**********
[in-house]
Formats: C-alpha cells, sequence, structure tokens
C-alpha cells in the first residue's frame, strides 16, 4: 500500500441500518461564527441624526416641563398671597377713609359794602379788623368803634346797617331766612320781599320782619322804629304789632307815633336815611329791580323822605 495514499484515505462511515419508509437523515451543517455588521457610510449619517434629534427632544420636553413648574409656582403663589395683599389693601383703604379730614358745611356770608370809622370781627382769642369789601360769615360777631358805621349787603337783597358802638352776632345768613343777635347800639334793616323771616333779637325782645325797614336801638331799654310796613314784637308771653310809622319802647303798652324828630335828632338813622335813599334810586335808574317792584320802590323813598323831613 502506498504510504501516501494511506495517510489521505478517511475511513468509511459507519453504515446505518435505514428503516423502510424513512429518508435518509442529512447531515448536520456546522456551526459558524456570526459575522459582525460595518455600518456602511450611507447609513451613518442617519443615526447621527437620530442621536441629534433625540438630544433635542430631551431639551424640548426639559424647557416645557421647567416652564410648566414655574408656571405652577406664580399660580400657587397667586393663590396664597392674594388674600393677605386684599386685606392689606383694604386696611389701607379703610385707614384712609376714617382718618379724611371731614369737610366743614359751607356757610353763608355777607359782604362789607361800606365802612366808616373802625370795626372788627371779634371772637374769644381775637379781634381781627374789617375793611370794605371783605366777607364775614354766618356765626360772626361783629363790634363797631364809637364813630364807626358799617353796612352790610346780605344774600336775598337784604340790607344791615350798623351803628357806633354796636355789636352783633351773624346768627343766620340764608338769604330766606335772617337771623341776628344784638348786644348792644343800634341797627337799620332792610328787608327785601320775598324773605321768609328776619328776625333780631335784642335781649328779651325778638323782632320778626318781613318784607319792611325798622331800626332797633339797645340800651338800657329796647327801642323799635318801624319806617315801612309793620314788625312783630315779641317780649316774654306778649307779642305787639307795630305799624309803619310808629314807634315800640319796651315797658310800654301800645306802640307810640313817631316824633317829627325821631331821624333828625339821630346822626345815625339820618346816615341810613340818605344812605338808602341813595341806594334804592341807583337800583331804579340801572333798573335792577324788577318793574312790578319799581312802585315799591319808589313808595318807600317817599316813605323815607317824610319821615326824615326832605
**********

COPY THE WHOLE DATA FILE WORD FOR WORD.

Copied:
[in-house]
Formats: C-alpha cells, sequence, structure tokens
C-alpha cells in the first residue's frame, strides 16, 4: 500500500441500518461564527441624526416641563398671597377713609359794602379788623368803634346797617331766612320781599320782619322804629304789632307815633336815611329791580323822605 495514499484515505462511515419508509437523515451543517455588521457610510449619517434629534427632544420636553413648574409656582403663589395683599389693601383703604379730614358745611356770608370809622370781627382769642369789601360769615360777631358805621349787603337783597358802638352776632345768613343777635347800639334793616323771616333779637325782645325797614336801638331799654310796613314784637308771653310809622319802647303798652324828630335828632338813622335813599334810586335808574317792584320802590323813598323831613 502506498504510504501516501494511506495517510489521505478517511475511513468509511459507519453504515446505518435505514428503516423502510424513512429518508435518509442529512447531515448536520456546522456551526459558524456570526459575522459582525460595518455600518456602511450611507447609513451613518442617519443615526447621527437620530442621536441629534433625540438630544433635542430631551431639551424640548426639559424647557416645557421647567416652564410648566414655574408656571405652577406664580399660580400657587397667586393663590396664597392674594388674600393677605386684599386685606392689606383694604386696611389701607379703610385707614384712609376714617382718618379724611371731614369737610366743614359751607356757610353763608355777607359782604362789607361800606365802612366808616373802625370795626372788627371779634371772637374769644381775637379781634381781627374789617375793611370794605371783605366777607364775614354766618356765626360772626361783629363790634363797631364809637364813630364807626358799617353796612352790610346780605344774600336775598337784604340790607344791615350798623351803628357806633354796636355789636352783633351773624346768627343766620340764608338769604330766606335772617337771623341776628344784638348786644348792644343800634341797627337799620332792610328787608327785601320775598324773605321768609328776619328776625333780631335784642335781649328779651325778638323782632320778626318781613318784607319792611325798622331800626332797633339797645340800651338800657329796647327801642323799635318801624319806617315801612309793620314788625312783630315779641317780649316774654306778649307779642305787639307795630305799624309803619310808629314807634315800640319796651315797658310800654301800645306802640307810640313817631316824633317829627325821631331821624333828625339821630346822626345815625339820618346816615341810613340818605344812605338808602341813595341806594334804592341807583337800583331804579340801572333798573335792577324788577318793574312790578319799581312802585315799591319808589313808595318807600317817599316813605323815607317824610319821615326824615326832605